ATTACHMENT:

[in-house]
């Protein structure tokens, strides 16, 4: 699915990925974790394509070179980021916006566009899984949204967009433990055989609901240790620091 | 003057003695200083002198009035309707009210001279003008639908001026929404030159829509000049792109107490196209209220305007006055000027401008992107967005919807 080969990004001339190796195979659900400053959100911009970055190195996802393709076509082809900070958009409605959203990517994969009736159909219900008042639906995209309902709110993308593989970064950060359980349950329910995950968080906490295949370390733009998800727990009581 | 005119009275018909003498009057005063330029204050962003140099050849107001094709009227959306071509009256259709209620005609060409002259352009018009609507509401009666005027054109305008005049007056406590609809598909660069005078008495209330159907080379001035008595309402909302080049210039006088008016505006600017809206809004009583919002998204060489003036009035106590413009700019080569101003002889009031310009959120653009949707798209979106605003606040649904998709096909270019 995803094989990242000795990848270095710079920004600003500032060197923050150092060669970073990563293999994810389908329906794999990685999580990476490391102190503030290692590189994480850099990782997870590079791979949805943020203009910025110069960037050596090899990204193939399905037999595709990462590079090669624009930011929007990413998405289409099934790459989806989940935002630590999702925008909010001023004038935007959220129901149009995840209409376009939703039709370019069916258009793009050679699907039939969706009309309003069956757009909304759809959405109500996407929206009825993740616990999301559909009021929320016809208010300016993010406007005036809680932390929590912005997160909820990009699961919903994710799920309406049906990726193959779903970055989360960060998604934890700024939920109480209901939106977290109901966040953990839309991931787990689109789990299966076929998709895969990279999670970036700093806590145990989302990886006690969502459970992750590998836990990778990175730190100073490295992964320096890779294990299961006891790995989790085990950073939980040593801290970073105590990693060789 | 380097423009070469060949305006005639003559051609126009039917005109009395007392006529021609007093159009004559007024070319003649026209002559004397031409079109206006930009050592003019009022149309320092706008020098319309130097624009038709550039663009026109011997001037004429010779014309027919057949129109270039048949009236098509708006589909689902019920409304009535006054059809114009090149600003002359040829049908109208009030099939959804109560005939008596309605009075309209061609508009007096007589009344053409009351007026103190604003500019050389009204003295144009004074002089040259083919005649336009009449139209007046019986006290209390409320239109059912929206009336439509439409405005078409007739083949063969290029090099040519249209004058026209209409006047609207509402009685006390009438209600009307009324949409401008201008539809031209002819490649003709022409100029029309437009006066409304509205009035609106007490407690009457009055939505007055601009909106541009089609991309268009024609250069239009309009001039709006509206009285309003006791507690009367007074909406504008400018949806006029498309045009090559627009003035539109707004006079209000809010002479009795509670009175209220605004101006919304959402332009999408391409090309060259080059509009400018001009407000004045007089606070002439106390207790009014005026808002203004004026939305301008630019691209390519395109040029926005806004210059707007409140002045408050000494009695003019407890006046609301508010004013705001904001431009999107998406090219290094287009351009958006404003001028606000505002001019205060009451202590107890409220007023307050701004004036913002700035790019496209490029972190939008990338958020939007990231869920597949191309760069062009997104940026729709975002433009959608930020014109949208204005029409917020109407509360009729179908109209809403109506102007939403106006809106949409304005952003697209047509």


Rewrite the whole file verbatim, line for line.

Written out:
[in-house]
């Protein structure tokens, strides 16, 4: 699915990925974790394509070179980021916006566009899984949204967009433990055989609901240790620091 | 003057003695200083002198009035309707009210001279003008639908001026929404030159829509000049792109107490196209209220305007006055000027401008992107967005919807 080969990004001339190796195979659900400053959100911009970055190195996802393709076509082809900070958009409605959203990517994969009736159909219900008042639906995209309902709110993308593989970064950060359980349950329910995950968080906490295949370390733009998800727990009581 | 005119009275018909003498009057005063330029204050962003140099050849107001094709009227959306071509009256259709209620005609060409002259352009018009609507509401009666005027054109305008005049007056406590609809598909660069005078008495209330159907080379001035008595309402909302080049210039006088008016505006600017809206809004009583919002998204060489003036009035106590413009700019080569101003002889009031310009959120653009949707798209979106605003606040649904998709096909270019 995803094989990242000795990848270095710079920004600003500032060197923050150092060669970073990563293999994810389908329906794999990685999580990476490391102190503030290692590189994480850099990782997870590079791979949805943020203009910025110069960037050596090899990204193939399905037999595709990462590079090669624009930011929007990413998405289409099934790459989806989940935002630590999702925008909010001023004038935007959220129901149009995840209409376009939703039709370019069916258009793009050679699907039939969706009309309003069956757009909304759809959405109500996407929206009825993740616990999301559909009021929320016809208010300016993010406007005036809680932390929590912005997160909820990009699961919903994710799920309406049906990726193959779903970055989360960060998604934890700024939920109480209901939106977290109901966040953990839309991931787990689109789990299966076929998709895969990279999670970036700093806590145990989302990886006690969502459970992750590998836990990778990175730190100073490295992964320096890779294990299961006891790995989790085990950073939980040593801290970073105590990693060789 | 380097423009070469060949305006005639003559051609126009039917005109009395007392006529021609007093159009004559007024070319003649026209002559004397031409079109206006930009050592003019009022149309320092706008020098319309130097624009038709550039663009026109011997001037004429010779014309027919057949129109270039048949009236098509708006589909689902019920409304009535006054059809114009090149600003002359040829049908109208009030099939959804109560005939008596309605009075309209061609508009007096007589009344053409009351007026103190604003500019050389009204003295144009004074002089040259083919005649336009009449139209007046019986006290209390409320239109059912929206009336439509439409405005078409007739083949063969290029090099040519249209004058026209209409006047609207509402009685006390009438209600009307009324949409401008201008539809031209002819490649003709022409100029029309437009006066409304509205009035609106007490407690009457009055939505007055601009909106541009089609991309268009024609250069239009309009001039709006509206009285309003006791507690009367007074909406504008400018949806006029498309045009090559627009003035539109707004006079209000809010002479009795509670009175209220605004101006919304959402332009999408391409090309060259080059509009400018001009407000004045007089606070002439106390207790009014005026808002203004004026939305301008630019691209390519395109040029926005806004210059707007409140002045408050000494009695003019407890006046609301508010004013705001904001431009999107998406090219290094287009351009958006404003001028606000505002001019205060009451202590107890409220007023307050701004004036913002700035790019496209490029972190939008990338958020939007990231869920597949191309760069062009997104940026729709975002433009959608930020014109949208204005029409917020109407509360009729179908109209809403109506102007939403106006809106949409304005952003697209047509």